Czechs are turning off lights, keeping all appliances unplugged, reducing their oven use, and heating the house only with wood to save money.
For now, Czech citizens still have a fixed contract with an electricity provider. But Czechs pay for energy by estimating annual payments based on the previous year. If they use more electricity, or if electricity has become more expensive, they have to pay the remaining balance at the end of their contract. Several electricity providers have already notified their customers that starting in January, the bill will most likely be more than triple what it is now.
Despite the Czech Republic being one of Europe’s biggest electricity exporters, when taxes are included, Czech households are currently experiencing the second-highest electricity prices in the EU, just behind Estonia, with no end in sight.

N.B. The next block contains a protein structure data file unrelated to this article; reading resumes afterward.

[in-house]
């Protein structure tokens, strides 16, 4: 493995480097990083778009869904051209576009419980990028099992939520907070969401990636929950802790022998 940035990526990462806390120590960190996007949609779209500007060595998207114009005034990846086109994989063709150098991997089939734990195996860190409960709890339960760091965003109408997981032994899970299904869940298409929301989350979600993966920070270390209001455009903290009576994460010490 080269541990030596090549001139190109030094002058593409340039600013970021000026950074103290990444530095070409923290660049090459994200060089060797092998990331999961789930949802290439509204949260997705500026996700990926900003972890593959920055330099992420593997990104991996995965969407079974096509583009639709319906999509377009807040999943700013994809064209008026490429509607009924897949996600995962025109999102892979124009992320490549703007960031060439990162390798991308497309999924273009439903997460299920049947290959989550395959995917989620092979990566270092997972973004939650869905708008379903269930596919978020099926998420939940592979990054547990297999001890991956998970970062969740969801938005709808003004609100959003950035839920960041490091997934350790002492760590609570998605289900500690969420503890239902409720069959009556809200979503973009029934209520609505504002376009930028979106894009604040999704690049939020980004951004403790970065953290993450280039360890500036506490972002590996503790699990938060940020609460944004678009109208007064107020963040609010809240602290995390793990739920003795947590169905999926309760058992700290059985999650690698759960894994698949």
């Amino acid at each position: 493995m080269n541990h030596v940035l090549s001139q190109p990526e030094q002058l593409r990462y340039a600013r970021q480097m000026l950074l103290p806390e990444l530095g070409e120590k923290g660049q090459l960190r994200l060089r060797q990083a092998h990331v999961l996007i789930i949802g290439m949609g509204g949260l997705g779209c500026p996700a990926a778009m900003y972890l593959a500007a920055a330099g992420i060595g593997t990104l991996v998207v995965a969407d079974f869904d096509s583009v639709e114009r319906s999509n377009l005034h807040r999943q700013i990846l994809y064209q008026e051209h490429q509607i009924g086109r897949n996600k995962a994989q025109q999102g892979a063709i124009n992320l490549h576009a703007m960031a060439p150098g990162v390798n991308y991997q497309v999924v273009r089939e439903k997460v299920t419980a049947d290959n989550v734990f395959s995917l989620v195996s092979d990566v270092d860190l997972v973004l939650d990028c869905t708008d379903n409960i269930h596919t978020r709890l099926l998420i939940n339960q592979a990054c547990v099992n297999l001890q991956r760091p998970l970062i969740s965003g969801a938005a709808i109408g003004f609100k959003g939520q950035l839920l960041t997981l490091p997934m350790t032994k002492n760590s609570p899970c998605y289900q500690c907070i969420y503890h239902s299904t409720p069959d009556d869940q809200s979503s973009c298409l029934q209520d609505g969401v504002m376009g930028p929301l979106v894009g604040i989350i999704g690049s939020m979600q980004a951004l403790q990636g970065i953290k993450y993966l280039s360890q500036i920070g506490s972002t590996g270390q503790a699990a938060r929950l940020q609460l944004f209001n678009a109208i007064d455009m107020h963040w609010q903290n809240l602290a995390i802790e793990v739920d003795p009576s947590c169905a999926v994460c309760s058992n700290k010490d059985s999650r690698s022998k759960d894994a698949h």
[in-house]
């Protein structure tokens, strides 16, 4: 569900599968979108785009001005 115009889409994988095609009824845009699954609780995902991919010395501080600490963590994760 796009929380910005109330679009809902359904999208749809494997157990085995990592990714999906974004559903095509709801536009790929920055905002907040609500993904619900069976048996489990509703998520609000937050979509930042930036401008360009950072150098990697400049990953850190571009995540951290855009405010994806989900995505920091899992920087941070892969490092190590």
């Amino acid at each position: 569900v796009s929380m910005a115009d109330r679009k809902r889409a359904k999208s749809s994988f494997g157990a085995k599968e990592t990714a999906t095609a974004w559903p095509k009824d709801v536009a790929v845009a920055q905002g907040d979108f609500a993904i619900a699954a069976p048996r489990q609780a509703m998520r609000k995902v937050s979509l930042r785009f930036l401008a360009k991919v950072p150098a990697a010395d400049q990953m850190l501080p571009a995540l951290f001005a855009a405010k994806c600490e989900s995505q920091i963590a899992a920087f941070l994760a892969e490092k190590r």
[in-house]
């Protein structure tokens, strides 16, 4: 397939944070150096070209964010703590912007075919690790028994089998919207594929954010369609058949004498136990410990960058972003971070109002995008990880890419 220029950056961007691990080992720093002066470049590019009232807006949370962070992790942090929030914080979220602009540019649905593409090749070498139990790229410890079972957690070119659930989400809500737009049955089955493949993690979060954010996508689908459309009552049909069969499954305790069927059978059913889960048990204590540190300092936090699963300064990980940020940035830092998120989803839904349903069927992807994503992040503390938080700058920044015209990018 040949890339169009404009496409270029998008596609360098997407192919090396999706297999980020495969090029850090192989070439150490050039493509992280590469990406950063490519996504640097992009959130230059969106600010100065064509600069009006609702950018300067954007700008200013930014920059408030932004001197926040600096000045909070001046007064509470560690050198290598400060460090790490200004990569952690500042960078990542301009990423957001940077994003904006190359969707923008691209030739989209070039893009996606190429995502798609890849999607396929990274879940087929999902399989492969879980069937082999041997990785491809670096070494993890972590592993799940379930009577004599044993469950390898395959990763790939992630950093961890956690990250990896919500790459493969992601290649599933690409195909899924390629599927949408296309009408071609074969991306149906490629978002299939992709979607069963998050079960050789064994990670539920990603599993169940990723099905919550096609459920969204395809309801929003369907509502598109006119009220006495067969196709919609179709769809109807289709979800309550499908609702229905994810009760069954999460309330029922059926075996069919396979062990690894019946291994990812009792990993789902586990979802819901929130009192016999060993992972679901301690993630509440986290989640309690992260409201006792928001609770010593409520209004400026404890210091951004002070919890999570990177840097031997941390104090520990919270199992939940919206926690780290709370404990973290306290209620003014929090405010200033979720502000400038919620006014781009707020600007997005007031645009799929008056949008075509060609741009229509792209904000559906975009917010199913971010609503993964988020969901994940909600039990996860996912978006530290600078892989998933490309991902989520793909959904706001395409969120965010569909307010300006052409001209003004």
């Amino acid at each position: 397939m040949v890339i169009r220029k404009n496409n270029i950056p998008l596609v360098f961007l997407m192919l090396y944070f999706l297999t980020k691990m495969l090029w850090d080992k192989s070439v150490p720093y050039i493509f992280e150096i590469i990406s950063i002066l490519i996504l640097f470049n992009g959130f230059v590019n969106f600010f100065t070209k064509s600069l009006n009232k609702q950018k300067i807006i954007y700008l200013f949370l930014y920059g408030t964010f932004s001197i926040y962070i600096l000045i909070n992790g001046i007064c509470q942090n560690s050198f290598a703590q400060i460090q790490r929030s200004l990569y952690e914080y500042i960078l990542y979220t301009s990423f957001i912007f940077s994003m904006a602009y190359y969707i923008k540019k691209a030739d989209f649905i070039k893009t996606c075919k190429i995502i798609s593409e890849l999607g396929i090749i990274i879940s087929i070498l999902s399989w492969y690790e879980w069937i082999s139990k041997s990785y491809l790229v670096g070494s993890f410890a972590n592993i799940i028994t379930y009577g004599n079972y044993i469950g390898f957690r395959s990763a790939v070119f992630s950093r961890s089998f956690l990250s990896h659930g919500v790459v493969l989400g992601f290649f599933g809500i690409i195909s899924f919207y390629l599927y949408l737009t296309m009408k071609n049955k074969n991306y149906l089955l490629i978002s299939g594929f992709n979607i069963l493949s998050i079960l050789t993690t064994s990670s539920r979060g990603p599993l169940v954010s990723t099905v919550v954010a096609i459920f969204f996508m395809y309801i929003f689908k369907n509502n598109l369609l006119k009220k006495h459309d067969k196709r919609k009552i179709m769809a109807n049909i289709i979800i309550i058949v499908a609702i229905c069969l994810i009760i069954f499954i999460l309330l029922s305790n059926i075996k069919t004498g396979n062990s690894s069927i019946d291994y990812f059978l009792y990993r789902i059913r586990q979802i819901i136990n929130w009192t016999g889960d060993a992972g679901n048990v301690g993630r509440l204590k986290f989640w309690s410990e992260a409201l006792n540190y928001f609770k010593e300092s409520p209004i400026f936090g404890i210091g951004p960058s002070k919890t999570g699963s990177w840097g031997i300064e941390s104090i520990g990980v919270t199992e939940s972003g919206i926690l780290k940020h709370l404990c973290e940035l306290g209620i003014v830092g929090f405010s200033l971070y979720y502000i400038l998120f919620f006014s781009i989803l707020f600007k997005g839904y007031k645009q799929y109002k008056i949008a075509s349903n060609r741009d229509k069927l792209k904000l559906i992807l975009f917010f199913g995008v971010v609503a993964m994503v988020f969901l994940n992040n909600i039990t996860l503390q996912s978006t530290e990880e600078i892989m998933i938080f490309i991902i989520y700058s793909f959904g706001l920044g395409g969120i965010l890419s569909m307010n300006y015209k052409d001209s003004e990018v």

Higher energy prices have also helped fuel inflation on the continent and around the world. The Eurozone has been hit with 10% inflation, and the Czech Republic suffered from 18% inflation in September. As a result, the country has experienced its most significant year-to-date drop on the Financial Situation Index (FSI), comparing the economic health of Czech Republic with other EU countries, since 1993.
The Czech government has been slow in coming up with measures to help average citizens suffering under high energy bills, Jan Švejnar, a U.S.-based Czech-born economist, director of the Center on Global Economic Governance at Columbia University, told Fortune.
Recently, ministers introduced a price cap for energy bills ($0.24 per kilowatt hour of electricity and $0.12 for gas) as a part of the relief package, which would guarantee a certain price level so that everyone would know the maximum amount they would be paying throughout 2023. But Švejnar warns that the price cap should be also set in a way that motivates Czechs to reduce their energy consumption even more than they are doing now. The Czech economy is demanding in terms of energy consumption, so he worries that the current energy savings won’t be enough for the whole winter.
Major politicians are telling people to put on a sweater. At one high school in the town of Kolin, principal Klára Brezmenová ordered one blanket for every student, so they could better adjust to lower temperatures as the school turned down the heat.